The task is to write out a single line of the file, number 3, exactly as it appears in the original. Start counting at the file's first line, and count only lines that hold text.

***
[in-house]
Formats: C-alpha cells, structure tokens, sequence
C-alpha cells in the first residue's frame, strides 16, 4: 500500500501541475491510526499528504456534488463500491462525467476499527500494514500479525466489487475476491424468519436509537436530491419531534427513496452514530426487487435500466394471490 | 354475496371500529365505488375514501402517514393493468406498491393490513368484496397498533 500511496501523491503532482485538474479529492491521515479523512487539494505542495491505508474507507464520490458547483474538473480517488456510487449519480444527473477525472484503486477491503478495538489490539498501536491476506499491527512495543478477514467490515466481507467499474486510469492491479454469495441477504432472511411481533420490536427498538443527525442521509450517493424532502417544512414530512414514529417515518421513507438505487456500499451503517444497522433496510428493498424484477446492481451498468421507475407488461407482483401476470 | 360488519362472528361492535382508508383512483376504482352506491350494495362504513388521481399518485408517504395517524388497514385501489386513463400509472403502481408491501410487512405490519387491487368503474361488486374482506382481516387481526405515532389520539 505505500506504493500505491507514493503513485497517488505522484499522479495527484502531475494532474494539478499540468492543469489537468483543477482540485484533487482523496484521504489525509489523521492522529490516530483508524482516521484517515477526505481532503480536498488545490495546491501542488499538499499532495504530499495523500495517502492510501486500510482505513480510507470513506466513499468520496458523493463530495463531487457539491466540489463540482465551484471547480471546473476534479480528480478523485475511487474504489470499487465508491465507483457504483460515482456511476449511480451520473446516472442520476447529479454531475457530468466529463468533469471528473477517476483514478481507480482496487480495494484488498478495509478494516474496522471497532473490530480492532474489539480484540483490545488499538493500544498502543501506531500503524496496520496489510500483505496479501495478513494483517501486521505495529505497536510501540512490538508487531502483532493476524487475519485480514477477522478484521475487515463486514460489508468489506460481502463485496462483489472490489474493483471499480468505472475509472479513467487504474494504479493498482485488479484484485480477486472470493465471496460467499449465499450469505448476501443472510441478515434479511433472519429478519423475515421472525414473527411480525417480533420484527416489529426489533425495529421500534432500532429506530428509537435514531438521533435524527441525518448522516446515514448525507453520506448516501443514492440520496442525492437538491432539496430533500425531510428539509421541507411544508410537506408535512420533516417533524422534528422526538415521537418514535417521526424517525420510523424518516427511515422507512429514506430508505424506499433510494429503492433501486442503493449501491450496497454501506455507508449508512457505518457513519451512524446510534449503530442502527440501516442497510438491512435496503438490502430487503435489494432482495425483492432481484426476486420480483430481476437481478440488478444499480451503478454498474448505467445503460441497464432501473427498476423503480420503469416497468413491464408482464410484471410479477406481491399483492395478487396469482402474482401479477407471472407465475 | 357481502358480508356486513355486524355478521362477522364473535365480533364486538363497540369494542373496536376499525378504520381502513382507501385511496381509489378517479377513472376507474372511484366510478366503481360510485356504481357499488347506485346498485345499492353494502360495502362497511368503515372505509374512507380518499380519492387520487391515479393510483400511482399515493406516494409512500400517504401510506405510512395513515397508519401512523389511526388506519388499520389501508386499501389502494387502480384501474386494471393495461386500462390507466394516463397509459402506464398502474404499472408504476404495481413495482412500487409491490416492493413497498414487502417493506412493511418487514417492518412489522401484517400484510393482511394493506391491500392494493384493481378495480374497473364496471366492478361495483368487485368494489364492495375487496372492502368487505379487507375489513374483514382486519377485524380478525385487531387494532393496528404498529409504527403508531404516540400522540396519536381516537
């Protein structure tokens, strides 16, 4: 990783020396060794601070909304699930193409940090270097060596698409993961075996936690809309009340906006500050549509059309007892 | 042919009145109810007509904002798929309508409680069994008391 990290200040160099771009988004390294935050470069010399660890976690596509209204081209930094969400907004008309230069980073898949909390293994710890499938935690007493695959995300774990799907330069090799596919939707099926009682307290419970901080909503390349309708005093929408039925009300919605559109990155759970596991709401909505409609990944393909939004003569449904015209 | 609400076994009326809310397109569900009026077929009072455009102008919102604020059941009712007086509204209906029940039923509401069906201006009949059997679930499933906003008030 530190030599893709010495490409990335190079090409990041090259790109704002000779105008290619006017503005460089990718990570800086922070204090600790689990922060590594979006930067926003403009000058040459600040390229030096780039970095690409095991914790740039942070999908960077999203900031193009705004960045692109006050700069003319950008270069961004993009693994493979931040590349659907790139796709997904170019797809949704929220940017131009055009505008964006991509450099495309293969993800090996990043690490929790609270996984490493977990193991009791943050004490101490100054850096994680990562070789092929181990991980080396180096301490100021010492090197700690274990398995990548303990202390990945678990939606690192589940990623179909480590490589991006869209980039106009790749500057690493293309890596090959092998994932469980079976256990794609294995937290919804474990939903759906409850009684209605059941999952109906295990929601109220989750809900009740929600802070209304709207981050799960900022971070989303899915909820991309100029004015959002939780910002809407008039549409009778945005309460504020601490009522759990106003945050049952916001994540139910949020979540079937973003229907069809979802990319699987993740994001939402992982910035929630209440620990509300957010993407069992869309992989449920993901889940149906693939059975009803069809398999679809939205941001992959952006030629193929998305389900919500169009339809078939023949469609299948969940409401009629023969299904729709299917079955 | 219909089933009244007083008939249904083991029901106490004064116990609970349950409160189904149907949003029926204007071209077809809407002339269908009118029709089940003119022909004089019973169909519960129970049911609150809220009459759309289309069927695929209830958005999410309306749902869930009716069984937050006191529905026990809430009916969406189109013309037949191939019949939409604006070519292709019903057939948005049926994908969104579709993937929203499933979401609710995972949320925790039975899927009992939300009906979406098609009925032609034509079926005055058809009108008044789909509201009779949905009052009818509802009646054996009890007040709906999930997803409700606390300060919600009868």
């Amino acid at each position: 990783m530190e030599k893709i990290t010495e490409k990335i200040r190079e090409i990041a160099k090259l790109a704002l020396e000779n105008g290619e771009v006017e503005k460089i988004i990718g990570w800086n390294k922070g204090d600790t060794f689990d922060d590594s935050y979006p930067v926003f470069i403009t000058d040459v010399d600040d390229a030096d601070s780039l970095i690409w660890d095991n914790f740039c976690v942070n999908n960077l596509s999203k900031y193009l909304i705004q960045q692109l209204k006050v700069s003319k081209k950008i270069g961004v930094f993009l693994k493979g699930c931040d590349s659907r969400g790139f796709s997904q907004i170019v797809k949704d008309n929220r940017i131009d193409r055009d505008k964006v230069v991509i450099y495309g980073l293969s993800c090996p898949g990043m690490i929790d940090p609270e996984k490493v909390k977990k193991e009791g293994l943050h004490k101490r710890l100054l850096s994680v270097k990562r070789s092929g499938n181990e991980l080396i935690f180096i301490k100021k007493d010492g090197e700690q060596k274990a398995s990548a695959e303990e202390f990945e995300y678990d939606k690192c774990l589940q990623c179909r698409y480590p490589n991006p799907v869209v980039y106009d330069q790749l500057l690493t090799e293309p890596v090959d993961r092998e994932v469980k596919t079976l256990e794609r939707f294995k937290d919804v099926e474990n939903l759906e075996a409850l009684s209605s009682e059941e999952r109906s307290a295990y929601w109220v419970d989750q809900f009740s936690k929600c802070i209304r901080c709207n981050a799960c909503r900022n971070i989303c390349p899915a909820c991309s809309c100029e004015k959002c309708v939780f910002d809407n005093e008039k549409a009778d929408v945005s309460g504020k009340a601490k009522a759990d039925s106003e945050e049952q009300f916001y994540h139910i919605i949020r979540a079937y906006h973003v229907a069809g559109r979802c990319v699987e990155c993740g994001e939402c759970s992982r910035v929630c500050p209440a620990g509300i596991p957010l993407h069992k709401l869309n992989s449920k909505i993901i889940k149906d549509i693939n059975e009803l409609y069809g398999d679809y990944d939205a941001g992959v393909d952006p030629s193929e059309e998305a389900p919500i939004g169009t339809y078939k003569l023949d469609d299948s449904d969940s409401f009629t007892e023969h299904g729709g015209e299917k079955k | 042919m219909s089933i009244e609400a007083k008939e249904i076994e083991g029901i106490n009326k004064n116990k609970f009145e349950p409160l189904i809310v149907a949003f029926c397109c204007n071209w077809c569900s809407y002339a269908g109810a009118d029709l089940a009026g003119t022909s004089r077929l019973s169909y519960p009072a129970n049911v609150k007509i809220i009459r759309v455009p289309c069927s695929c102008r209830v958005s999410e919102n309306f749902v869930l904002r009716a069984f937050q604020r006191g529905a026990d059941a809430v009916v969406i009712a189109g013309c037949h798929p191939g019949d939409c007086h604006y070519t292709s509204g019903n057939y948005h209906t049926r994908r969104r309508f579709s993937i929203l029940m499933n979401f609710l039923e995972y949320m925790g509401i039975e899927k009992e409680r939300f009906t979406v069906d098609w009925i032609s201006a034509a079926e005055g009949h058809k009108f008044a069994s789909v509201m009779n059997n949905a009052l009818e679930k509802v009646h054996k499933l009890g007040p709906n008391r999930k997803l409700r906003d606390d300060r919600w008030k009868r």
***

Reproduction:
C-alpha cells in the first residue's frame, strides 16, 4: 500500500501541475491510526499528504456534488463500491462525467476499527500494514500479525466489487475476491424468519436509537436530491419531534427513496452514530426487487435500466394471490 | 354475496371500529365505488375514501402517514393493468406498491393490513368484496397498533 500511496501523491503532482485538474479529492491521515479523512487539494505542495491505508474507507464520490458547483474538473480517488456510487449519480444527473477525472484503486477491503478495538489490539498501536491476506499491527512495543478477514467490515466481507467499474486510469492491479454469495441477504432472511411481533420490536427498538443527525442521509450517493424532502417544512414530512414514529417515518421513507438505487456500499451503517444497522433496510428493498424484477446492481451498468421507475407488461407482483401476470 | 360488519362472528361492535382508508383512483376504482352506491350494495362504513388521481399518485408517504395517524388497514385501489386513463400509472403502481408491501410487512405490519387491487368503474361488486374482506382481516387481526405515532389520539 505505500506504493500505491507514493503513485497517488505522484499522479495527484502531475494532474494539478499540468492543469489537468483543477482540485484533487482523496484521504489525509489523521492522529490516530483508524482516521484517515477526505481532503480536498488545490495546491501542488499538499499532495504530499495523500495517502492510501486500510482505513480510507470513506466513499468520496458523493463530495463531487457539491466540489463540482465551484471547480471546473476534479480528480478523485475511487474504489470499487465508491465507483457504483460515482456511476449511480451520473446516472442520476447529479454531475457530468466529463468533469471528473477517476483514478481507480482496487480495494484488498478495509478494516474496522471497532473490530480492532474489539480484540483490545488499538493500544498502543501506531500503524496496520496489510500483505496479501495478513494483517501486521505495529505497536510501540512490538508487531502483532493476524487475519485480514477477522478484521475487515463486514460489508468489506460481502463485496462483489472490489474493483471499480468505472475509472479513467487504474494504479493498482485488479484484485480477486472470493465471496460467499449465499450469505448476501443472510441478515434479511433472519429478519423475515421472525414473527411480525417480533420484527416489529426489533425495529421500534432500532429506530428509537435514531438521533435524527441525518448522516446515514448525507453520506448516501443514492440520496442525492437538491432539496430533500425531510428539509421541507411544508410537506408535512420533516417533524422534528422526538415521537418514535417521526424517525420510523424518516427511515422507512429514506430508505424506499433510494429503492433501486442503493449501491450496497454501506455507508449508512457505518457513519451512524446510534449503530442502527440501516442497510438491512435496503438490502430487503435489494432482495425483492432481484426476486420480483430481476437481478440488478444499480451503478454498474448505467445503460441497464432501473427498476423503480420503469416497468413491464408482464410484471410479477406481491399483492395478487396469482402474482401479477407471472407465475 | 357481502358480508356486513355486524355478521362477522364473535365480533364486538363497540369494542373496536376499525378504520381502513382507501385511496381509489378517479377513472376507474372511484366510478366503481360510485356504481357499488347506485346498485345499492353494502360495502362497511368503515372505509374512507380518499380519492387520487391515479393510483400511482399515493406516494409512500400517504401510506405510512395513515397508519401512523389511526388506519388499520389501508386499501389502494387502480384501474386494471393495461386500462390507466394516463397509459402506464398502474404499472408504476404495481413495482412500487409491490416492493413497498414487502417493506412493511418487514417492518412489522401484517400484510393482511394493506391491500392494493384493481378495480374497473364496471366492478361495483368487485368494489364492495375487496372492502368487505379487507375489513374483514382486519377485524380478525385487531387494532393496528404498529409504527403508531404516540400522540396519536381516537